90 countries, groups to attend Ukraine peace conference

Switzerland said Monday 90 countries and organizations will attend the two-day Ukraine peace conference it is hosting beginning Saturday.

The Swiss government said that about half of the countries are from Europe and that broad global participation is important to launching a process with broad support.

A government statement said the peace conference aims to be a platform for discussing ways to achieve a “comprehensive, just and lasting peace for Ukraine based on international law and the U.N. charter,” as well as working on a framework for carrying out a peace plan and how to involve Russia and Ukraine in a peace process.

Switzerland is hosting the conference at the request of Ukrainian President Volodymyr Zelenskyy, but Russia is not participating.

Russia has criticized the process and said it would engage in peace talks only if they take into account the situation on the ground, including Russia’s battlefield gains since launching its invasion of Ukraine in February 2022.

Zelenskyy has demanded Russia withdraw from all Ukrainian territory.

Kharkiv fighting

Russia’s advance on Kharkiv “has stalled” after the United States partially allowed Ukraine to use U.S.-provided weapons to strike targets inside Russia, White House national security adviser Jake Sullivan said Sunday.

“Kharkiv is still under threat, but Russians have not been able to make material progress on the ground in recent days in that area,” Sullivan said during an interview with CBS’ “Face the Nation.”

Ukrainian flags flutter over hundreds graves of Ukrainian servicemen killed in fighting since the Russian invasion, in Kharkiv, Ukraine, on June 6, 2024.

Ukrainian flags flutter over hundreds graves of Ukrainian servicemen killed in fighting since the Russian invasion, in Kharkiv, Ukraine, on June 6, 2024.

Sullivan said the United States allowed Ukraine to use of some U.S.-provided weapons to defend its Kharkiv region, on the border with Russia, despite previous concerns that such strikes could drag the NATO military alliance into a direct conflict with Russia.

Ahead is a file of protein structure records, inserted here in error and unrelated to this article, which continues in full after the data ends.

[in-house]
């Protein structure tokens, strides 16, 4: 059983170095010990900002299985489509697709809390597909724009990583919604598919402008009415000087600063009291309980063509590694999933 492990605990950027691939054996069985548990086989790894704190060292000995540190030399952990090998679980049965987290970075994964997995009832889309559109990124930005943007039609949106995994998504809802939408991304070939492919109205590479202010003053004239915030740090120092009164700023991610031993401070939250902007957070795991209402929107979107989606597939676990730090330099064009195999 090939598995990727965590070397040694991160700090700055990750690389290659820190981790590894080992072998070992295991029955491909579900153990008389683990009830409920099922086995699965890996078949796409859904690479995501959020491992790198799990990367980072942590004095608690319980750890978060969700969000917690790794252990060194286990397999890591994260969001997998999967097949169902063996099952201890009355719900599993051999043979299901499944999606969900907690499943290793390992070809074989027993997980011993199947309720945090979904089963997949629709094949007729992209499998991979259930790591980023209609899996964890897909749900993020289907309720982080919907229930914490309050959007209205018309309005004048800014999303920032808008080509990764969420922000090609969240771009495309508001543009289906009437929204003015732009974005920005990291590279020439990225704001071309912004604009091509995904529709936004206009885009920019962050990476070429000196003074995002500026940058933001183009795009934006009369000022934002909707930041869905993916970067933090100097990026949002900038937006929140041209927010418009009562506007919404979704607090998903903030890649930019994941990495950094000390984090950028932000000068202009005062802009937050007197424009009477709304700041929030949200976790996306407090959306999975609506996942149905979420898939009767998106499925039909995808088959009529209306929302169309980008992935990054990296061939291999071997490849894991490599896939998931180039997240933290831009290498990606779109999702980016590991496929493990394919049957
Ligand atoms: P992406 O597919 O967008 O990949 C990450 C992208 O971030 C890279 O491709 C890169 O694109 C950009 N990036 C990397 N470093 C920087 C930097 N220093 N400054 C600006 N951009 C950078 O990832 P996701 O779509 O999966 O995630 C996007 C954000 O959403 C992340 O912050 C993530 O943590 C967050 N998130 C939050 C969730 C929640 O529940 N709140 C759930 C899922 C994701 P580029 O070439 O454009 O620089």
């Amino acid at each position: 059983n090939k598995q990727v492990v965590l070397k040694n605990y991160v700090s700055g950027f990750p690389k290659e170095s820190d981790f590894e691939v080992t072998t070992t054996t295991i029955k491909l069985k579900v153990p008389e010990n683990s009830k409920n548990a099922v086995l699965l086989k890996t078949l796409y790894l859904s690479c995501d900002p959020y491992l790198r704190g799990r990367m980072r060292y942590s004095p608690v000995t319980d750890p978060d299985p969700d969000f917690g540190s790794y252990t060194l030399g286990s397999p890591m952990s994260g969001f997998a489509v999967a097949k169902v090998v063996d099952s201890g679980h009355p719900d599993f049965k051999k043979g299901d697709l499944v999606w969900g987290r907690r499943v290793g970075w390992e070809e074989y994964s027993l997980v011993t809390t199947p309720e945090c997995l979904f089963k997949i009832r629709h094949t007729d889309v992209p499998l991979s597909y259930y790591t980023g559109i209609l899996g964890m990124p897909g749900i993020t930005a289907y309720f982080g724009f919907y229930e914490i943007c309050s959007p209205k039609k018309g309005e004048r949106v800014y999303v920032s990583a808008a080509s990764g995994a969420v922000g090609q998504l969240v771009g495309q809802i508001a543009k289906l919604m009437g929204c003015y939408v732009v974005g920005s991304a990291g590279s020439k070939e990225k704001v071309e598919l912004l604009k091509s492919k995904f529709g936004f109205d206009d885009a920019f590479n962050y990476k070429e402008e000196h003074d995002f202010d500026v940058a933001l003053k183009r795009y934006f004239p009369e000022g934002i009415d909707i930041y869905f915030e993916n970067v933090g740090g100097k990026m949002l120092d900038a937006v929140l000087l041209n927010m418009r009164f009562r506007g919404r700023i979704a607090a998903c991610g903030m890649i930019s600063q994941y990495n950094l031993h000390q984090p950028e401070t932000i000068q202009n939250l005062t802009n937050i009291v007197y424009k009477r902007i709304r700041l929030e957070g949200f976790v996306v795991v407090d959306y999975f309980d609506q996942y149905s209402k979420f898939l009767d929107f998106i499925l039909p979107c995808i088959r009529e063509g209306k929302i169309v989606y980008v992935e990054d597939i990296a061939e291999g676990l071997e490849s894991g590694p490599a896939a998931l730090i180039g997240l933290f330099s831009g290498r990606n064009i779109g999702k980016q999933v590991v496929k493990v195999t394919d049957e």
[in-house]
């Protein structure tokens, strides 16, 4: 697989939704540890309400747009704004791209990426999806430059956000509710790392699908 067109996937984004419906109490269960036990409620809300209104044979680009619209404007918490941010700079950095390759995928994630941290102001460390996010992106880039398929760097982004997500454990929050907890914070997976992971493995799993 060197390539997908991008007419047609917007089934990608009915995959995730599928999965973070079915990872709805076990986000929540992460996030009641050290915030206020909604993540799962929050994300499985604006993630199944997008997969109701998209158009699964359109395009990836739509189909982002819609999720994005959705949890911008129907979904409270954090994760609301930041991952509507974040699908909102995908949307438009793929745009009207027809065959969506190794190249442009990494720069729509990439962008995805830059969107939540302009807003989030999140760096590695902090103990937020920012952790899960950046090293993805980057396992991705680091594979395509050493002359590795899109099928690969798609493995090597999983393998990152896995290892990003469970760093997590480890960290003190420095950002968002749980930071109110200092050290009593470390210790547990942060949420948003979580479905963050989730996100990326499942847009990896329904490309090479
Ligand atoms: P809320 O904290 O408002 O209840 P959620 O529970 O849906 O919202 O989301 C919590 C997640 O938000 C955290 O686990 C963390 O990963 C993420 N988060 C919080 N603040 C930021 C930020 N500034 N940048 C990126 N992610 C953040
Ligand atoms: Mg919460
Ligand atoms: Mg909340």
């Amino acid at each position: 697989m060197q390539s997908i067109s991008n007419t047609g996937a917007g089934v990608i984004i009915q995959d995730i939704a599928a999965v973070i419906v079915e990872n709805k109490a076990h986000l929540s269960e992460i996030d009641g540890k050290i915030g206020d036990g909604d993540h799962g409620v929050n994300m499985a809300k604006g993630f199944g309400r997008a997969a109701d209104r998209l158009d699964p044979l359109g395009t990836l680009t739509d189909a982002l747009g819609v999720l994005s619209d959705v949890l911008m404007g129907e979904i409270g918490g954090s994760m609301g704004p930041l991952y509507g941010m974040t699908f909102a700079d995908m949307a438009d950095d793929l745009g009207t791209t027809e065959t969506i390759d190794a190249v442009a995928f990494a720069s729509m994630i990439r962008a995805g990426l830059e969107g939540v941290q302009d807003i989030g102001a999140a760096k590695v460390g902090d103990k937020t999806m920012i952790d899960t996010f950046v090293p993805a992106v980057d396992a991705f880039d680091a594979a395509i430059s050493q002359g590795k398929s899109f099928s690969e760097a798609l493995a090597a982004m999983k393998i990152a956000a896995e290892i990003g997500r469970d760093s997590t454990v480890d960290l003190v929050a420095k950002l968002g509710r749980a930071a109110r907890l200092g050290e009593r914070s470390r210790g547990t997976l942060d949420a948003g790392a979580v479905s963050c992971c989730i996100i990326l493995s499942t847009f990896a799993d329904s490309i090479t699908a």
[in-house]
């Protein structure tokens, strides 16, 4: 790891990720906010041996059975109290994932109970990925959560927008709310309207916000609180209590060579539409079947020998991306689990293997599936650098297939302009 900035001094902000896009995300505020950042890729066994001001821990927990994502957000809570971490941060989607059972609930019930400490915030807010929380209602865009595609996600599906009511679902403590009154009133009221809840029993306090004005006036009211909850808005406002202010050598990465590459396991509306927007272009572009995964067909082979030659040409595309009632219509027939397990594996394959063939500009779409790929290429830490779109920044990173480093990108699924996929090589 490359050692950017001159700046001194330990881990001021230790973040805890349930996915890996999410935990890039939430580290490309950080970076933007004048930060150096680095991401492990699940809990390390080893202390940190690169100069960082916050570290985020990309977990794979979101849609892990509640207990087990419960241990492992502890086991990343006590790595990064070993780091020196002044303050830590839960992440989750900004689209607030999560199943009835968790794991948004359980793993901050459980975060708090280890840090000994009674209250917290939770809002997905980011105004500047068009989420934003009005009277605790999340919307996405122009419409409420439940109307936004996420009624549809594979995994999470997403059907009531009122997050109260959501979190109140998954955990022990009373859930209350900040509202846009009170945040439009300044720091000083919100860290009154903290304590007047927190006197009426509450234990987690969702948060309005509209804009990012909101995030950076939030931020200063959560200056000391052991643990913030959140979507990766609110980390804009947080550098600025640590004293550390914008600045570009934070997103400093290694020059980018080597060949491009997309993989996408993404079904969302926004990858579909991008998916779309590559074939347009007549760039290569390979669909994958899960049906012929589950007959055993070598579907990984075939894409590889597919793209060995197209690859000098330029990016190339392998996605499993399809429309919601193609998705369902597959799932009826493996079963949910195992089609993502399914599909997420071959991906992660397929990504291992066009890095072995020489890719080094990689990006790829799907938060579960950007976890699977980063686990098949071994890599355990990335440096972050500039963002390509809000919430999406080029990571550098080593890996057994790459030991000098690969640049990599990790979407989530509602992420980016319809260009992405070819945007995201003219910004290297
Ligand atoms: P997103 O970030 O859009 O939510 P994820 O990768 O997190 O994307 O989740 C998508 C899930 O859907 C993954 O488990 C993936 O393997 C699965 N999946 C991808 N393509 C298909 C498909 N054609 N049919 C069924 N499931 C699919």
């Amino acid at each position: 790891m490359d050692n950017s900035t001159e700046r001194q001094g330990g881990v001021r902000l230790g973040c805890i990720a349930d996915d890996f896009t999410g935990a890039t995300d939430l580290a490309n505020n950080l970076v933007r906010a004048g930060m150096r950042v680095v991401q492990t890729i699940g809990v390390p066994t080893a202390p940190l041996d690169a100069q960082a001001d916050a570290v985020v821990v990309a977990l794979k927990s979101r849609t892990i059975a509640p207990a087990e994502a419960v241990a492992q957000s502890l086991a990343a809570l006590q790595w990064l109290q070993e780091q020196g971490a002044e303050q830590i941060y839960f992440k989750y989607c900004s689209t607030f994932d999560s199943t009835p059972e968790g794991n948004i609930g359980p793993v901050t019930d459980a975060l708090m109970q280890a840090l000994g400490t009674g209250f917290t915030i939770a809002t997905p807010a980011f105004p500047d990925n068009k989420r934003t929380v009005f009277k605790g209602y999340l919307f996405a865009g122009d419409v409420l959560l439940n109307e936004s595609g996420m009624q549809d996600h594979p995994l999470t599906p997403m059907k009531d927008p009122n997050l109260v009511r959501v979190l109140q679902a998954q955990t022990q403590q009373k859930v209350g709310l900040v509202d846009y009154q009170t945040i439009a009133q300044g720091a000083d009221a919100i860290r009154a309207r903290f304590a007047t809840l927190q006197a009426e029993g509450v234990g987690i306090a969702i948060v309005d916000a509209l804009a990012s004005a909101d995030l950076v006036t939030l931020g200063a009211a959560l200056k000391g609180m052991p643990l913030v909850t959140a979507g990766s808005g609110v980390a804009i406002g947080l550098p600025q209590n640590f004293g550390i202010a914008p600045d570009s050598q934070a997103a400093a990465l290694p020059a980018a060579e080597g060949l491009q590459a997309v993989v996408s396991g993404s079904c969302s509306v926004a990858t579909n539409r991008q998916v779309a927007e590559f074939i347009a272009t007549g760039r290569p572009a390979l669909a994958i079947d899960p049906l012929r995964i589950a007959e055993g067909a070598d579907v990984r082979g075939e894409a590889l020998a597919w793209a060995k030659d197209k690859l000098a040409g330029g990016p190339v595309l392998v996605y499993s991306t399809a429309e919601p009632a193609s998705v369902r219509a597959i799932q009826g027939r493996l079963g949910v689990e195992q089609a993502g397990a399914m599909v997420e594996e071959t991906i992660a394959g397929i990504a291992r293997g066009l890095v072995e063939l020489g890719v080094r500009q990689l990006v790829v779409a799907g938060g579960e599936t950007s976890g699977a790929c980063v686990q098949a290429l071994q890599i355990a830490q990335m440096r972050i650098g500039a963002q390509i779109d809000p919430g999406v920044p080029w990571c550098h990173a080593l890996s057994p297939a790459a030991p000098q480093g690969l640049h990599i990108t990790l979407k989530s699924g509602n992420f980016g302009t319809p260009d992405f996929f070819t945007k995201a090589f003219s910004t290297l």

“From the president’s perspective, this was common sense,” Sullivan said, pointing out that Ukrainians should be able to fire at Russian encampments and weaponry fired at them.

NATO allies such as France and Germany have followed Washington’s example allowing Ukraine to use some of its Western-provided weapons for attacks across the border from Kharkiv into Russia.

Russian President Vladimir Putin warned the United States and NATO allies that such a move could prompt him to place similar Russian weapons in countries within range of the U.S. or its European allies.

Frozen Russian assets

During a state visit to France, U.S. President Joe Biden said Sunday that he and French counterpart Emmanuel Macron agreed on using profits from $280 billion in frozen Russian assets to help Ukraine’s war effort against Russian aggression.

The idea is to use this profit as a steady revenue stream to service a large loan of $50 billion toward Ukraine’s defense and infrastructure.

Some countries have expressed misgivings about tapping profits from the frozen Russian assets, but a U.S. Treasury official said Tuesday that the United States and its partners in the G7, the Group of Seven leading industrialized nations, were making progress.

Russia says any diversion of the profits from its frozen funds would amount to theft.

The Russian frozen funds generate $2.7 billion to $3.8 billion a year in profit, which the European Union says is not contractually owed to Russia and therefore represents a windfall.

U.S. officials expect the G7 wealthy democracies to send a tough new warning this week to smaller Chinese banks to stop assisting Russia in evading Western sanctions, according to two people familiar with the matter.

Negotiations were still ongoing about the exact format and content of the warning, according to the people, who declined to be named discussing ongoing diplomatic engagements.

Some information for this report came from The Associated Press, Reuters and Agence France-Presse.

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